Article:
Hollywood woos us with stories of “love at first sight” and “happily after ever,” but the reality is that the “two become one” of marriage is a continuous, lifelong process, rather than an instantaneous flip of a switch. In some seasons, this movement toward becoming one feels effortless.
In others, it is a choppy two-steps-forward-one-step-back.
Martin considered Katharina arrogant when he first met her. Years into his own marriage, Martin Luther acknowledged the challenges inherent in matrimony.
“Marriage does not always run smoothly, it is a chancy thing,” he admitted to those gathered around his and Katharina’s dining room table.
Refusing to marry the suitor Martin had lined up for her, she made a daring suggestion instead: She proposed that the great Reformer marry her himself.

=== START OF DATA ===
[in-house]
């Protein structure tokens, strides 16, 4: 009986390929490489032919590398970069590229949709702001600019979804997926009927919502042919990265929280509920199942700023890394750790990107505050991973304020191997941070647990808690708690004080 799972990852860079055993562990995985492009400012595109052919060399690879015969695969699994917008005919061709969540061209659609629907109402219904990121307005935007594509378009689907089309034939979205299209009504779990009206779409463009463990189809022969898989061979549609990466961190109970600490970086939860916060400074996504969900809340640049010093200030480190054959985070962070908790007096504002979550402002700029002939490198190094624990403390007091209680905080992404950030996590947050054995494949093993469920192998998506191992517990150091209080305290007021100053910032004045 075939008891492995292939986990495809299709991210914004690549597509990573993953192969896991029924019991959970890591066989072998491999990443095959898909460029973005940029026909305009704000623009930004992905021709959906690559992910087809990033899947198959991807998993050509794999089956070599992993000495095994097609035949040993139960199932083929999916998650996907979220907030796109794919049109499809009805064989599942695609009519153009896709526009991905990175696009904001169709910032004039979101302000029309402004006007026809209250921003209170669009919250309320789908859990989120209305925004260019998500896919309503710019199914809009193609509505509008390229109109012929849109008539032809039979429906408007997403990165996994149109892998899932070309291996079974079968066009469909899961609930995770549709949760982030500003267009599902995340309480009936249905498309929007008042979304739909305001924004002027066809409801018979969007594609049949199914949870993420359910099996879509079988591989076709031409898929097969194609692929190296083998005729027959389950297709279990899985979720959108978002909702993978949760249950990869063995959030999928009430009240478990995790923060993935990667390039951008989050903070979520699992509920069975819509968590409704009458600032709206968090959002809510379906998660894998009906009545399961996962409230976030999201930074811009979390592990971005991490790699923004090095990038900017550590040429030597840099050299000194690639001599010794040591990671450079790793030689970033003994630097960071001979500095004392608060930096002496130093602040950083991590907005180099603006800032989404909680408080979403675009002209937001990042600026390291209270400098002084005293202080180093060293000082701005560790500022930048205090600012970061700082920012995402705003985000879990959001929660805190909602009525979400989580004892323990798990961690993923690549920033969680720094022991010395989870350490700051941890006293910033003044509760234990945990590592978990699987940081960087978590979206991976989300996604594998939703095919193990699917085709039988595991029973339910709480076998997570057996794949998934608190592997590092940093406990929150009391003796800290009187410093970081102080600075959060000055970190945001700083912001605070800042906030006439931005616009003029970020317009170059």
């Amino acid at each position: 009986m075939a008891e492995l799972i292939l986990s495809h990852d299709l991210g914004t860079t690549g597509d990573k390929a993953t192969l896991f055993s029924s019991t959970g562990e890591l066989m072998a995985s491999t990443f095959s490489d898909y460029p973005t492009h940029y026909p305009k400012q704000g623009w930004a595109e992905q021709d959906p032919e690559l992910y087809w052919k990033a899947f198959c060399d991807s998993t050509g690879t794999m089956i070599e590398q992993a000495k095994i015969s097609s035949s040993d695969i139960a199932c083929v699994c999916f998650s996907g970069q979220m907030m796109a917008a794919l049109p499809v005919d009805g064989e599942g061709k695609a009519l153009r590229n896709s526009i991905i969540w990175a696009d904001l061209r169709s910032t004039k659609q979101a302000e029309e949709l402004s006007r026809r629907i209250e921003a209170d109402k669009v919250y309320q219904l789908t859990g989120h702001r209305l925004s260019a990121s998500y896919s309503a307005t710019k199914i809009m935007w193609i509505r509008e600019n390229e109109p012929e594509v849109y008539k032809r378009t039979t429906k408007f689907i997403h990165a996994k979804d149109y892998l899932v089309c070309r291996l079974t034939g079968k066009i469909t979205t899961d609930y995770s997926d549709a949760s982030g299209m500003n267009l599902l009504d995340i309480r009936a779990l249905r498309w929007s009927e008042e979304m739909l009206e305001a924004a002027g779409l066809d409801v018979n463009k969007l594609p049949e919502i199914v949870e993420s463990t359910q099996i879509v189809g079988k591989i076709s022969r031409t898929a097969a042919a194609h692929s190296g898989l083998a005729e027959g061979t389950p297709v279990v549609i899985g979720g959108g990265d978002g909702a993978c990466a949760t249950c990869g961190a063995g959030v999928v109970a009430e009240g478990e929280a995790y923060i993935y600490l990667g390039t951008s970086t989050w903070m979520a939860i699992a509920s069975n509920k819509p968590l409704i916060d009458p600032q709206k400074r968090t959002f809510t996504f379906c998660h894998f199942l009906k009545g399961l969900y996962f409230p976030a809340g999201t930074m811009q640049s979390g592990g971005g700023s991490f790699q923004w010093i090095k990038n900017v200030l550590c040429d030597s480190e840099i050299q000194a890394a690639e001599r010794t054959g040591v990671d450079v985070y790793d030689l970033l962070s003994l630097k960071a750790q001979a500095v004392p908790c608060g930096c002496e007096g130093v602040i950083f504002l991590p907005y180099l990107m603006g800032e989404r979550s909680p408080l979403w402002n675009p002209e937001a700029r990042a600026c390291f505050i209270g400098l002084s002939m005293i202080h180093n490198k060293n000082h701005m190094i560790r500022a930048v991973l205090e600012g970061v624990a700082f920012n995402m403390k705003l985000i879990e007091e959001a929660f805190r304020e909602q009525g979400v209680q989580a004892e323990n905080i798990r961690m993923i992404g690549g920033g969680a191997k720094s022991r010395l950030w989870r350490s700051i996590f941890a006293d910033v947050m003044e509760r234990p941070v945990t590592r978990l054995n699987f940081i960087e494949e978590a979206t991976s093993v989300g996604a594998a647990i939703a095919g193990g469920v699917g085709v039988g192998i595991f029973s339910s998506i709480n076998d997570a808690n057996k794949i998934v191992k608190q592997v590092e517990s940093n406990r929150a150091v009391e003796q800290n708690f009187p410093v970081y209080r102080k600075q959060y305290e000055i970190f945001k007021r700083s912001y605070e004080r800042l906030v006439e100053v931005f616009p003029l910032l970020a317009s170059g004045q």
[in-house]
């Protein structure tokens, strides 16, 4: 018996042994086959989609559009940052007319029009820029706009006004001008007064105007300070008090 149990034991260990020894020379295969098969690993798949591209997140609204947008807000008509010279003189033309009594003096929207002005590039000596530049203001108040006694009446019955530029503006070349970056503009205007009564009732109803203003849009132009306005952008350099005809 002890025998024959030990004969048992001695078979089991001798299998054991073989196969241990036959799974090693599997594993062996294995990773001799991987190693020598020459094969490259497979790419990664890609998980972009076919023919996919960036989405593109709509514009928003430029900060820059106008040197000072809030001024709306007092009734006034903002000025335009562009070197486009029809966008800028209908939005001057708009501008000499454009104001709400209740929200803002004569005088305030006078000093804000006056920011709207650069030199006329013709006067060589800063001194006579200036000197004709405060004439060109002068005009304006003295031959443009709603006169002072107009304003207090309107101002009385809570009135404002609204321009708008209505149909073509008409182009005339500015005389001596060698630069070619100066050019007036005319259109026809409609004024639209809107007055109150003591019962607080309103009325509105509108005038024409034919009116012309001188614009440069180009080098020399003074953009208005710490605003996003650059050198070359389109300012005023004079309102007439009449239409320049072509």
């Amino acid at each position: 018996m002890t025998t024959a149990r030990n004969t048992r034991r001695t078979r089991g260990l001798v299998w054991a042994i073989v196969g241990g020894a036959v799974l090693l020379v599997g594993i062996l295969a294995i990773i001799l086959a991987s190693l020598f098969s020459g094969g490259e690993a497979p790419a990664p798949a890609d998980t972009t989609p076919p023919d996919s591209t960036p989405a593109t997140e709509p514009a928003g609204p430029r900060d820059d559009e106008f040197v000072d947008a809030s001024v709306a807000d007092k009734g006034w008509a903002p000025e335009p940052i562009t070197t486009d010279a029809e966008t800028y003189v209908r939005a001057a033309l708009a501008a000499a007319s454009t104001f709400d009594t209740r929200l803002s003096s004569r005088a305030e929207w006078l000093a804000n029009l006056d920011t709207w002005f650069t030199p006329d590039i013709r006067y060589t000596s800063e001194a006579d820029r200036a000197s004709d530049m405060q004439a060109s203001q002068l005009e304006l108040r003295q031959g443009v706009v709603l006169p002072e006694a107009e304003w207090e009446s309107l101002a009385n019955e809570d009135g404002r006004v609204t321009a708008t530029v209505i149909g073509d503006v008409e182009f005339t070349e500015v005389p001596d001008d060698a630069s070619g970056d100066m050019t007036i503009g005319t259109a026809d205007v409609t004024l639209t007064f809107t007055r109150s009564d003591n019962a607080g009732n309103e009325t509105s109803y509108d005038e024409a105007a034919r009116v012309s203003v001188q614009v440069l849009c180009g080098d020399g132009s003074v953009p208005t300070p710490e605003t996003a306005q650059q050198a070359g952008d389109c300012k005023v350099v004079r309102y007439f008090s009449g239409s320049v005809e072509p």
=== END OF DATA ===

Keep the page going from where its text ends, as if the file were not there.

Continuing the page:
Neither Martin Luther nor Katharina von Bora married each other for love.
When they married, the Luthers faced formidable opposition from friends and foes alike.In his last letter to her before he died, Martin told Katharina he was bringing home the gift of a trout—perhaps not the most romantic gesture by 21st-century standards, but for a wife and mother responsible for growing, raising, and catching the food she prepared for the table each day, it would have been a welcome and appreciated gift indeed.Katharina and Martin sacrificed for one another, nurtured each other, and were willing to be inconvenienced for each other.Each had an agenda the day they crossed the threshold of their home for the first time as husband and wife.Katharina wed in order to survive in a world hostile to women; Martin married out of a sense of obligation to Katharina, as well as to put into practice the theology of marriage he had so passionately preached.